Jane Kostick entered another of her wonderful magnetic assemblies in this year’s Nob Yoshigahara Puzzle Design Competition. I’d been trading emails with her in the weeks running up to IPP33 and she’d said that this year’s entry was definitely a bit harder as a puzzle than her previous entries, and having seen some pics, I knew that they looked smashing, so in the course of those emails I asked if there might be a set for sale ... and duly secured one of them.
Knowing that I’d bought one of the sets, I just had a bit of a play with them in the competition room at IPP33 but didn’t really get very far at all… not because I wasn’t able to, you understand, but because I wasn’t really trying! [Well that’s my story and I’m sticking to it!]
In fairness, I had a pretty good bash at it and got nowhere!
After the end of the competition I picked up the spare copy from Nick Baxter and a couple of days later I got to spend some time playing with it.
There’s a solid cuboctahedron (picture a uniform polyhedron made up of square faces each of which has an equilateral triangle hanging off each side – 6 square faces and 8 triangular faces in total) and two sets of sticks. The object of the two challenges is to use a set of sticks to properly cover the cuboctahedron.
The simpler of the two challenges uses 12 sticks that are all roughly the same length. This set consists of 4 different coloured sets of sticks and there’s a fairly clear difference in the angles on some of the pieces … fiddling around with how the sticks snap together around the block you can work out more or less how they’re going to go together and once you have the beginnings of a little nest for the block, the rest goes together reasonably simply … and then when you’ve got a nice solid structure you might want to pay some attention to the colour symmetry and get each of the three and four-fold joints so that there aren’t any duplicate colours – and then notice the overall colour symmetry that always gives you a pair of like colours parallel to one another on each side – neat! (...unlike the construction in these pics!)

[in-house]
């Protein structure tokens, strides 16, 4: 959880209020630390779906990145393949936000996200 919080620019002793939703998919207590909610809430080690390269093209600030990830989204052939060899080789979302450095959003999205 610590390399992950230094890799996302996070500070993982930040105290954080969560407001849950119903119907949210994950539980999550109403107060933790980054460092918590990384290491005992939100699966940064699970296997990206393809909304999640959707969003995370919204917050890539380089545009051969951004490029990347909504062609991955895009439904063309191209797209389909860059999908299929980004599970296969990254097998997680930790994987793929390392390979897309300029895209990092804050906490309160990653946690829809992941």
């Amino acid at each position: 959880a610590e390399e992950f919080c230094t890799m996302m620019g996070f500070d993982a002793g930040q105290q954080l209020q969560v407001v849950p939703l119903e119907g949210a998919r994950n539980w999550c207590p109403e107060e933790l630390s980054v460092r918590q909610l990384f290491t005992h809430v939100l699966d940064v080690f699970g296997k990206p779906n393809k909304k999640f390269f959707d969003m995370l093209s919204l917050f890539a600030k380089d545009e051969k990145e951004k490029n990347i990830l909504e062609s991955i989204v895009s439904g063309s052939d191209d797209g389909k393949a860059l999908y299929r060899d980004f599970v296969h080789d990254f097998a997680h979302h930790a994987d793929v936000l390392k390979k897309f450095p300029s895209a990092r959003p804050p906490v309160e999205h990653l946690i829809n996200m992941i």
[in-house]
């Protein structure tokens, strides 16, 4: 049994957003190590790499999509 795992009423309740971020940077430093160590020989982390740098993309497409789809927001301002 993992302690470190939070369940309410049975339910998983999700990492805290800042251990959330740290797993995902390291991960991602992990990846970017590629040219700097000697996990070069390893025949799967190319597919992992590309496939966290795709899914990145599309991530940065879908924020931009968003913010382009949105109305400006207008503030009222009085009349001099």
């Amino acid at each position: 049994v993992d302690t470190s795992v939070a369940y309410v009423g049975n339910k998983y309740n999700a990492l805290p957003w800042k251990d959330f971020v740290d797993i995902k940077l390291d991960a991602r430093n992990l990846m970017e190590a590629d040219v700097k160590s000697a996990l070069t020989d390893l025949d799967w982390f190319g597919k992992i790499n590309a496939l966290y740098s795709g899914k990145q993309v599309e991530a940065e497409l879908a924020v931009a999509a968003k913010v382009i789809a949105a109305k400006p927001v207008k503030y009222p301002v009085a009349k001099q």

The second of the two challenges is supposed to be a little harder (and IT IS!) – it uses 24 sticks in two lengths, the shorter ones in Bloodwood and the longer ones in Tigerwood. (The eagle-eyed might spot that it’s not quite the same construction as the main set used in the Design Competition.)
Fired up with my victory over the first challenge, I launch myself into the second and start building random structures around the block hoping that I’ll stumble across something that looks promising that I can develop into something useful…
I seem to spend quite a while playing before I realise that the structures I’m coming up with aren’t behaving as predictably as I think they should, and the one time that I think I’m getting close, I find that the last couple of sticks don’t sit flush – and I know that there is no way that Jane would have allowed a piece out into the wild that didn’t fit perfectly – I know that I’m doing something wrong.
So I go right back to basics and lay out the pieces in groups of identical pieces, except that I find that they aren’t quite, or rather, there are more types of pieces than I’d realised … and the number of types leads me to think of a particular sort of sub-structure … and when I find the right one, it hangs together properly – not like the sub-assemblies I’d been trying earlier that hadn’t wanted to hold their shape at all… from there it was a short hop, skip and a mental jump to work out how to wrap those sub-assemblies around the block and in-between one another to form a very elegant, and perfectly fitting assembly that totally covers the block.
As usual the eventual assemblies are beautiful objects. The pieces are perfectly crafted to snap together solidly, and they provide a rather nice puzzling challenge... Thanks Jane!